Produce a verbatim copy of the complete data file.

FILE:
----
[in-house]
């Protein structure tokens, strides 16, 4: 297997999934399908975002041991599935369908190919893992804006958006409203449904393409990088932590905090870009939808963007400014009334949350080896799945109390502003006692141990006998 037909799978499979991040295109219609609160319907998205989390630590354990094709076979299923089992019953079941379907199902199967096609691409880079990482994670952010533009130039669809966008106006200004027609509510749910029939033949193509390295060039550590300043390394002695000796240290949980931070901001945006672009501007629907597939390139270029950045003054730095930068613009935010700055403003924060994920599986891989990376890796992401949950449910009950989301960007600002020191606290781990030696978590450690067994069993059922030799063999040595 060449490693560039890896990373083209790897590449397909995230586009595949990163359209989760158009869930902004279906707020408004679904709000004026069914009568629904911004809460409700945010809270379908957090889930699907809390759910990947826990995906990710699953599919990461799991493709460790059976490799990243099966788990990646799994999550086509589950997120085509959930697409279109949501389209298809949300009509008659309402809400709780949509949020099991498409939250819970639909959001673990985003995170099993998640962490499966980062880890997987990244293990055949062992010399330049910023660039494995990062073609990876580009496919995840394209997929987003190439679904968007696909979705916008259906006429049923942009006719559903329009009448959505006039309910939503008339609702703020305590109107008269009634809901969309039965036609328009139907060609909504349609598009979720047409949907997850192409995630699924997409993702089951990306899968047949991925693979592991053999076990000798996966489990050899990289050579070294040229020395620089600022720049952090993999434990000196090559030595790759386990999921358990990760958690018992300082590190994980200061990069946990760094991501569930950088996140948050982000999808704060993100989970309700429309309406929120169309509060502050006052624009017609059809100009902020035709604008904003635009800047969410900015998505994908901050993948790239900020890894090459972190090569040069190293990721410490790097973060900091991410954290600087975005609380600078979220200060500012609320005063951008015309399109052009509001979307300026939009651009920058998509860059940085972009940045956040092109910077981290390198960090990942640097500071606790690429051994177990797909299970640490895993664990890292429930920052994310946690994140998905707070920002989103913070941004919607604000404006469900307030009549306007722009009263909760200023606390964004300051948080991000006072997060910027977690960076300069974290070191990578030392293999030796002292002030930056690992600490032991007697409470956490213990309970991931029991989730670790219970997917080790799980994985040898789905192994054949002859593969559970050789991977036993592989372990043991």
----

[in-house]
């Protein structure tokens, strides 16, 4: 297997999934399908975002041991599935369908190919893992804006958006409203449904393409990088932590905090870009939808963007400014009334949350080896799945109390502003006692141990006998 037909799978499979991040295109219609609160319907998205989390630590354990094709076979299923089992019953079941379907199902199967096609691409880079990482994670952010533009130039669809966008106006200004027609509510749910029939033949193509390295060039550590300043390394002695000796240290949980931070901001945006672009501007629907597939390139270029950045003054730095930068613009935010700055403003924060994920599986891989990376890796992401949950449910009950989301960007600002020191606290781990030696978590450690067994069993059922030799063999040595 060449490693560039890896990373083209790897590449397909995230586009595949990163359209989760158009869930902004279906707020408004679904709000004026069914009568629904911004809460409700945010809270379908957090889930699907809390759910990947826990995906990710699953599919990461799991493709460790059976490799990243099966788990990646799994999550086509589950997120085509959930697409279109949501389209298809949300009509008659309402809400709780949509949020099991498409939250819970639909959001673990985003995170099993998640962490499966980062880890997987990244293990055949062992010399330049910023660039494995990062073609990876580009496919995840394209997929987003190439679904968007696909979705916008259906006429049923942009006719559903329009009448959505006039309910939503008339609702703020305590109107008269009634809901969309039965036609328009139907060609909504349609598009979720047409949907997850192409995630699924997409993702089951990306899968047949991925693979592991053999076990000798996966489990050899990289050579070294040229020395620089600022720049952090993999434990000196090559030595790759386990999921358990990760958690018992300082590190994980200061990069946990760094991501569930950088996140948050982000999808704060993100989970309700429309309406929120169309509060502050006052624009017609059809100009902020035709604008904003635009800047969410900015998505994908901050993948790239900020890894090459972190090569040069190293990721410490790097973060900091991410954290600087975005609380600078979220200060500012609320005063951008015309399109052009509001979307300026939009651009920058998509860059940085972009940045956040092109910077981290390198960090990942640097500071606790690429051994177990797909299970640490895993664990890292429930920052994310946690994140998905707070920002989103913070941004919607604000404006469900307030009549306007722009009263909760200023606390964004300051948080991000006072997060910027977690960076300069974290070191990578030392293999030796002292002030930056690992600490032991007697409470956490213990309970991931029991989730670790219970997917080790799980994985040898789905192994054949002859593969559970050789991977036993592989372990043991």